Overview on India Oils and Fats Market Dynamics
India’s edible oils imports and market shares are often the result of macro changes happening in the country’s domestic oils and fats market. The macro features mentioned include the ever changing of internal policies with regards to the domestic edible oils. One of the examples is the imposition of safeguard duty on MICECA which was politically driven. It was implemented successfully within a short period of time due to the aggressive lobbying by relevant local stakeholders.
It is widely known that India is heavily relying on the importation to supplement its domestic requirements. Imports of vegetable oils represent about 60% of its edible oil consumption. The country’s massive populations of close to 1.4 billion people will be the main factor that imports are likely to remain an important source of supply for the growing consumption. However, as mentioned many times, its actual level of imports will continue to be influenced by important trade policy changes, as well as other policies that have contributed to inadequate domestic oilseed production and an inefficient processing sector.
The supply-demand gap on the domestic oils and fats market that often leads to import requirements is illustrated in the chart below:
Chart 1: India Vegetable Oils Dynamics
However, 2020 saw India’s imports of major edible oils impacted by two major factors. Total imports decreased by 11.67% during Jan-Dec 2020 period compared to 15.88 million MT in Jan-Dec 2019. Palm oil import went down by 2.44 million MT or 24.28% compared to the same period last year. Two major factors were behind the decline. The first one was due to the significant drop in RBD olein imports during the whole year which reportedly only recorded 193,211 tonnes, as a result of a direct consequence of placement of palm olein from ‘Free’ category to ‘Restricted’ category in imported items. This represents a huge decrease of 93% from 2.52 million MT registered during the same period of 2019.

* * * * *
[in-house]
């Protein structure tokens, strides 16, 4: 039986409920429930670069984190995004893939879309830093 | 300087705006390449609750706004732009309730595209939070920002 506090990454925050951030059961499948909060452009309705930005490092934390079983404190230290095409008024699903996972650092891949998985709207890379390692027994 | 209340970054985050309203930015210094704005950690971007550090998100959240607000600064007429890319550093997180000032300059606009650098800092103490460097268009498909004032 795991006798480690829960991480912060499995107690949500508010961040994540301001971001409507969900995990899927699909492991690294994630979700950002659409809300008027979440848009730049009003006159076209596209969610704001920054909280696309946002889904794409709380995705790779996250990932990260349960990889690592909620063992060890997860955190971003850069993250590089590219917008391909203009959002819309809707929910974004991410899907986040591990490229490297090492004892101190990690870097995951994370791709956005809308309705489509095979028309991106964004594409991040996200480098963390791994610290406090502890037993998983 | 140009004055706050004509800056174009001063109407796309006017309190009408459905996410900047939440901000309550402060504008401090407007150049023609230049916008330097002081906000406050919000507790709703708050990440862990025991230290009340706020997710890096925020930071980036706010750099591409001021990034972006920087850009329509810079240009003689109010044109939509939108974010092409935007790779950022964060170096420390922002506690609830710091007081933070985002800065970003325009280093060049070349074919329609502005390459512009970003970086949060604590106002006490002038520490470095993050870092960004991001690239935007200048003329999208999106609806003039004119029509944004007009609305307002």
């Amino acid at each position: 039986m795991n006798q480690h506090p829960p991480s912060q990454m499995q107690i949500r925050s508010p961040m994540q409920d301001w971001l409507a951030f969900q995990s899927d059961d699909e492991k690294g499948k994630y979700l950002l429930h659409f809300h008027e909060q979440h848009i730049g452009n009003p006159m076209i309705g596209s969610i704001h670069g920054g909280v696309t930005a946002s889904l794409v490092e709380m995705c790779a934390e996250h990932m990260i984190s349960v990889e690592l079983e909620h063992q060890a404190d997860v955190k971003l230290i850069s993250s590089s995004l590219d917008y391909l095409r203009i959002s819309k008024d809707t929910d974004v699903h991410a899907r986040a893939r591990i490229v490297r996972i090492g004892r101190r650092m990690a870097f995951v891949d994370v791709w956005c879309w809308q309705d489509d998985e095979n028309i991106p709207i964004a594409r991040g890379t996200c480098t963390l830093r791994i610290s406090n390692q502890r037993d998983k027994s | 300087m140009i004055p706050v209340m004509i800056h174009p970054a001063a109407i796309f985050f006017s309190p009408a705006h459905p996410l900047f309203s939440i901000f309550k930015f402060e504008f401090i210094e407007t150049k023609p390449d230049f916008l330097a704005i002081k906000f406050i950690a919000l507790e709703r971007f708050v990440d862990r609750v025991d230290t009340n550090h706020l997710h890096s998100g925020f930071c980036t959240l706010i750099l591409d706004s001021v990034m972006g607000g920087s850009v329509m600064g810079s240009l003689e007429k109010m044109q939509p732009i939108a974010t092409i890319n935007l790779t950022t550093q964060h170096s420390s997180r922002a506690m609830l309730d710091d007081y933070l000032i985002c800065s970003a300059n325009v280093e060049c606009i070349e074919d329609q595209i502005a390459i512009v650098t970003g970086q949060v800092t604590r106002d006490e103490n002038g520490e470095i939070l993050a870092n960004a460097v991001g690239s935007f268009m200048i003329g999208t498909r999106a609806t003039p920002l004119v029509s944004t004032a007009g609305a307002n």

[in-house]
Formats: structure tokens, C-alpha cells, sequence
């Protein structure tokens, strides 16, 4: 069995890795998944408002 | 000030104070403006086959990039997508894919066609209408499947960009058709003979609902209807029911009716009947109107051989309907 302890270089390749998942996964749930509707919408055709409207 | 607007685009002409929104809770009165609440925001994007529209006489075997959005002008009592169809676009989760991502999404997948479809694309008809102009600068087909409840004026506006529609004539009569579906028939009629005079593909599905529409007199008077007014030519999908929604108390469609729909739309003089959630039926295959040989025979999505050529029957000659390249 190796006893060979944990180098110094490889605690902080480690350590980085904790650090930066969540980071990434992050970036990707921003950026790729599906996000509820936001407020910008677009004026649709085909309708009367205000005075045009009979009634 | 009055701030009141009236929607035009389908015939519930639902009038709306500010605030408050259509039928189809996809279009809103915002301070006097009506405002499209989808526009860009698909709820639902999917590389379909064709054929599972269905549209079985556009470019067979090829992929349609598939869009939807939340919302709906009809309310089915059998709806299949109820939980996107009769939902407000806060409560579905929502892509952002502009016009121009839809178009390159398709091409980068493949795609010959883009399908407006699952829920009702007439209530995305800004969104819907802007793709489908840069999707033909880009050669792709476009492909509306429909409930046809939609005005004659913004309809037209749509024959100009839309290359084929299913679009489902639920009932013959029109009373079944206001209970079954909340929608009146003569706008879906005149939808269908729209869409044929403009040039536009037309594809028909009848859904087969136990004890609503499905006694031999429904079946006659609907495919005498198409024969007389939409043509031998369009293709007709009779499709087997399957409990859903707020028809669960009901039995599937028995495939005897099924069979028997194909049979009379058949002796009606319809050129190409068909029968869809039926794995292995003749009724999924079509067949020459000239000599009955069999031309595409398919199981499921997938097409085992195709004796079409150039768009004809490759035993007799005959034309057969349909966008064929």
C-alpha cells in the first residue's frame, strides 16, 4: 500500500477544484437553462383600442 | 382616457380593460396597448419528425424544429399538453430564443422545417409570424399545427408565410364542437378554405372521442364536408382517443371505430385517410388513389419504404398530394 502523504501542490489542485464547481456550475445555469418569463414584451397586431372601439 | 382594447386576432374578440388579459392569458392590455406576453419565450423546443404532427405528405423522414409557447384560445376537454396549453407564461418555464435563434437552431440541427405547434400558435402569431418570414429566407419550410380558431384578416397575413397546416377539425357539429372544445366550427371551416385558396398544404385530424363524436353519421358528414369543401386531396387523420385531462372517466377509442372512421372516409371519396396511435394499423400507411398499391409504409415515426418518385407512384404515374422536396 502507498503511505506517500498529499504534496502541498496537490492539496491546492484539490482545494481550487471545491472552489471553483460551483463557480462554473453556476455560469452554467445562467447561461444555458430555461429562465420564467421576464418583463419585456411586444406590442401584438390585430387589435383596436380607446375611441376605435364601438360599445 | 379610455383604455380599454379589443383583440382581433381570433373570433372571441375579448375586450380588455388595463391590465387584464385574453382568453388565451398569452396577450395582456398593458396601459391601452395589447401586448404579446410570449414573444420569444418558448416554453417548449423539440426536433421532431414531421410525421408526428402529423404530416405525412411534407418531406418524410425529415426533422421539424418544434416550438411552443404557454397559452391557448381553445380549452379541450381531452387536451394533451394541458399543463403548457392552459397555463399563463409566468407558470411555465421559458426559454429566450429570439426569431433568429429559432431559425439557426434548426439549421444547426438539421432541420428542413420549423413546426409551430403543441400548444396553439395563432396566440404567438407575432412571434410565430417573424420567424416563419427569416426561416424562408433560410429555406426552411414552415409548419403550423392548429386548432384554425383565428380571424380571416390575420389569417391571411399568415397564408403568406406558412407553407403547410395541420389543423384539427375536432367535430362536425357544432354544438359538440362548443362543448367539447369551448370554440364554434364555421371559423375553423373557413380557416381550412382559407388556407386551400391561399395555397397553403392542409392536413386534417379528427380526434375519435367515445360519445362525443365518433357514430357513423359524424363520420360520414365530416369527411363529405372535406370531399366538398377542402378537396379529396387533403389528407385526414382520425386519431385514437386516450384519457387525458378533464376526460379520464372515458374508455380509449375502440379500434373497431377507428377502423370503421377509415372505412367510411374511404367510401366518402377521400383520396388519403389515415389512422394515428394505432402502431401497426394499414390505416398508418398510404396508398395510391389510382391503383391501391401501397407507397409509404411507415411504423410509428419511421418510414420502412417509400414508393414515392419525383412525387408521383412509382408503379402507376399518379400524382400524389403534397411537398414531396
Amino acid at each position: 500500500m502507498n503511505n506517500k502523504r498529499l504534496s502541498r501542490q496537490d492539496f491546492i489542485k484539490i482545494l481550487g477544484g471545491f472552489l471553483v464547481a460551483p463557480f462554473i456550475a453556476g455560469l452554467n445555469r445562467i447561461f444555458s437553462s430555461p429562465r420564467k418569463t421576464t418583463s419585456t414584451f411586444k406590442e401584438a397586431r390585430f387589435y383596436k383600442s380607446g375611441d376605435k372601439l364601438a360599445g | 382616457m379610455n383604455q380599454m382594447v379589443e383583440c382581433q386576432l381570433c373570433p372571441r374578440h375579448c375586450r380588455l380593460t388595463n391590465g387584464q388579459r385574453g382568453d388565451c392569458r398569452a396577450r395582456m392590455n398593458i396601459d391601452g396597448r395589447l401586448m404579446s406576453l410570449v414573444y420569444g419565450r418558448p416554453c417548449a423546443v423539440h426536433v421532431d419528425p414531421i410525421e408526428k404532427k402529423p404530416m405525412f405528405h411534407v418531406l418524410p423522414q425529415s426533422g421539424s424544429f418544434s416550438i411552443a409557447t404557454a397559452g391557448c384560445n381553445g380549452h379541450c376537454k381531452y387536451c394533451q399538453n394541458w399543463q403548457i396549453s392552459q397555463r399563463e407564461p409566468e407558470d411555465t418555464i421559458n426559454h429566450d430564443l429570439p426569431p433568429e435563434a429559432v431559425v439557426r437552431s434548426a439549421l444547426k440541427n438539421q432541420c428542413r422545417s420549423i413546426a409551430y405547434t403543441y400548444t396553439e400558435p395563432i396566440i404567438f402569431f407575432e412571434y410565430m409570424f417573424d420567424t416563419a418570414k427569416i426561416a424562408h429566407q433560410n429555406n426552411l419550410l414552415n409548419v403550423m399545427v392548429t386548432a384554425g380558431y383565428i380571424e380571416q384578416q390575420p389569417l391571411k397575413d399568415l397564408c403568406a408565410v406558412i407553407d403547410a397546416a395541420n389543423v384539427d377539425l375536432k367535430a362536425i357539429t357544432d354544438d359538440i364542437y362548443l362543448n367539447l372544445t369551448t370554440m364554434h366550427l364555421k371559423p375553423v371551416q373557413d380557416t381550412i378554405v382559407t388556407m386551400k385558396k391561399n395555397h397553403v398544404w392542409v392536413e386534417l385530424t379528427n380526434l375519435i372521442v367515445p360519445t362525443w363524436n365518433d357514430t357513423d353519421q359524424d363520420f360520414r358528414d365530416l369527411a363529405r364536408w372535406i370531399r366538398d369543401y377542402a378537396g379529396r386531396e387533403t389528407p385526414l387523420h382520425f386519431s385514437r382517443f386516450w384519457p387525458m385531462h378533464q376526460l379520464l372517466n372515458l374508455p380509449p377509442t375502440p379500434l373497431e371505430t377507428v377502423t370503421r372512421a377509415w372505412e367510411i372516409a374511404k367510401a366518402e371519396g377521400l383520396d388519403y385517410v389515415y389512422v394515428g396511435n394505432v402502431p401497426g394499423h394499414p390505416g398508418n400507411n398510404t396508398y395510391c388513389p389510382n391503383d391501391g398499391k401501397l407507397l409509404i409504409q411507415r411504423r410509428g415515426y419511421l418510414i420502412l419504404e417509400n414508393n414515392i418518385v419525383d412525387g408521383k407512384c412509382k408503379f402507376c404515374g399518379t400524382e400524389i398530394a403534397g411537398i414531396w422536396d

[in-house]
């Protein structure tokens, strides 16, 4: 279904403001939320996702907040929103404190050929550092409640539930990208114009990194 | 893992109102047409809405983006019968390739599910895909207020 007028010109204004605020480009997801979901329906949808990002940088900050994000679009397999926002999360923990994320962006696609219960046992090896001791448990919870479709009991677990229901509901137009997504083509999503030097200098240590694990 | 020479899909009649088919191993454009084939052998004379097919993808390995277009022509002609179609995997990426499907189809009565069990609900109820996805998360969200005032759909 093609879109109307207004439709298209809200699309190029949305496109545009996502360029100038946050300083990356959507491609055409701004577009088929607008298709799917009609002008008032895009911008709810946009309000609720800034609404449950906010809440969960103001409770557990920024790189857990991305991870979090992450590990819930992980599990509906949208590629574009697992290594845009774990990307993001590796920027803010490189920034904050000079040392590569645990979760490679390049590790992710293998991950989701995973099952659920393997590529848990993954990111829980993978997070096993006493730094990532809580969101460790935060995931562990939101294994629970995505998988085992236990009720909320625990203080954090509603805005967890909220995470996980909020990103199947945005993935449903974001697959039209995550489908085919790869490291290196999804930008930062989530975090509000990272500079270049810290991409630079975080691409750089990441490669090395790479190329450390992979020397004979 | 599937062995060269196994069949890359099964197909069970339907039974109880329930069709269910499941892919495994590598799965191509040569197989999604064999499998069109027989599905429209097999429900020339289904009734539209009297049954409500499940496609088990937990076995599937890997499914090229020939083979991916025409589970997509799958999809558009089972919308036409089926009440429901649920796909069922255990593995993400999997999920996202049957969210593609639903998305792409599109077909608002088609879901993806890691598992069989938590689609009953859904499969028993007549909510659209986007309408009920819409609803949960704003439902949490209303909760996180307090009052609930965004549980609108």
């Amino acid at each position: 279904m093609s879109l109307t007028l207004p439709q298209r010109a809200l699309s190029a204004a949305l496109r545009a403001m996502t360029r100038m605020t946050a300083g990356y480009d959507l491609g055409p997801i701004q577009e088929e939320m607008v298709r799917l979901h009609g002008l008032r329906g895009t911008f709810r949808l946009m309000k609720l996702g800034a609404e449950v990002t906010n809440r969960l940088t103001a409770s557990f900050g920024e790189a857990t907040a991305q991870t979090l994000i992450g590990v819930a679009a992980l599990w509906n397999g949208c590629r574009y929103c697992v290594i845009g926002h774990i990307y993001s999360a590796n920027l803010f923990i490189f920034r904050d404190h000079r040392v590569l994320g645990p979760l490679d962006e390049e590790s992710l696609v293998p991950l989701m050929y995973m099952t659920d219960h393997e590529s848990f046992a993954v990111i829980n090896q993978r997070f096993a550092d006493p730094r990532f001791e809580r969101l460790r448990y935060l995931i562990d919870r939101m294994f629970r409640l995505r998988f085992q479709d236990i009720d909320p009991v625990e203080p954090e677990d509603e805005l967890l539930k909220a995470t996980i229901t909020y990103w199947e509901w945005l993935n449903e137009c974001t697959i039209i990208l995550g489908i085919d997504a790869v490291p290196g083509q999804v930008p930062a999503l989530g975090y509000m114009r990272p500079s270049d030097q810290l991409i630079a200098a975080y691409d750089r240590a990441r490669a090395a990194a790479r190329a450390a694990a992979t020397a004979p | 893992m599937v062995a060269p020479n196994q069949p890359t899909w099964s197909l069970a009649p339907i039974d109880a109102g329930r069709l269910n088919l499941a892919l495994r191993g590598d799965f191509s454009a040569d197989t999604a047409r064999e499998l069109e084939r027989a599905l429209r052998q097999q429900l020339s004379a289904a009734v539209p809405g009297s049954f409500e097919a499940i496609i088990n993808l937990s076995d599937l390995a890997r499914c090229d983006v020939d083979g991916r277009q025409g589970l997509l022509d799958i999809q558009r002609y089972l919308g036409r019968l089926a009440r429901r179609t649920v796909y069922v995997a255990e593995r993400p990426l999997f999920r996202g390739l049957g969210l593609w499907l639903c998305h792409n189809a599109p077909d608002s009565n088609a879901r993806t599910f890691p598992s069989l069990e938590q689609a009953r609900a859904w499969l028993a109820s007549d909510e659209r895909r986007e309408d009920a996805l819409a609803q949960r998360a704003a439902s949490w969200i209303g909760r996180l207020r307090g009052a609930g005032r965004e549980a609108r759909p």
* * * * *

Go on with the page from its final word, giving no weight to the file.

At the same time, the Covid-19 pandemic that struck the global market in March 2020 had caused a shift in demand pattern from HORECA to home consumption which ultimately saw the consumption of soft oils going up as the preferred household cooking oils. This can be seen from the increase in soybean and sunflower oil imports into the country. During Jan-Dec 2020 period, imports of soybean oil increased by 15.52% to 3.62 million MT, whilst imports of sunflower oil went up by 3.77% to 2.50 million MT.
Palm oil import represents 54% of total oils and fats imports in 2020; whilst the market shares for soft oils (soybean and sunflower oils) are at 27% and 18% respectively.
Chart 2: India Total Oils and Fats Imports
Palm Oil Market Share
There are many factors that drive the preference towards the usage of edible oils in India. These factors include prices, tastes as we as usage. As the main suppliers of palm oil to India, Malaysia-Indonesia market shares keep on switching due to the price factors. In 2019, Malaysia enjoyed a higher market share due to the duty advantage under MICECA.
In January 2020, India started to impose a restriction on refined palm oil products which saw a significant drop in the import of RBD palm olein (93%) throughout the whole year. Malaysia was greatly impacted by this move. It was reported that the imposition was done due to the influx of imports from the neigbouring countries as opposed to the geo-political issue that happened between Malaysia and India that many people had believed. The local industry see this move as a permanent solution to protect the local raw materials industry.
At the same time, CPO imports saw an increase into India. Malaysian CPO has always been pricier due to the supply and demand factors. Once the imposition on refined palm oil took place, the trade between Malaysia and Indonesia also changed. Malaysian CPO started to become cheaper sometime in April/May 2020 and India started buying from Malaysia almost immediately. Malaysia’s exports to India slowly gaining track from then onwards.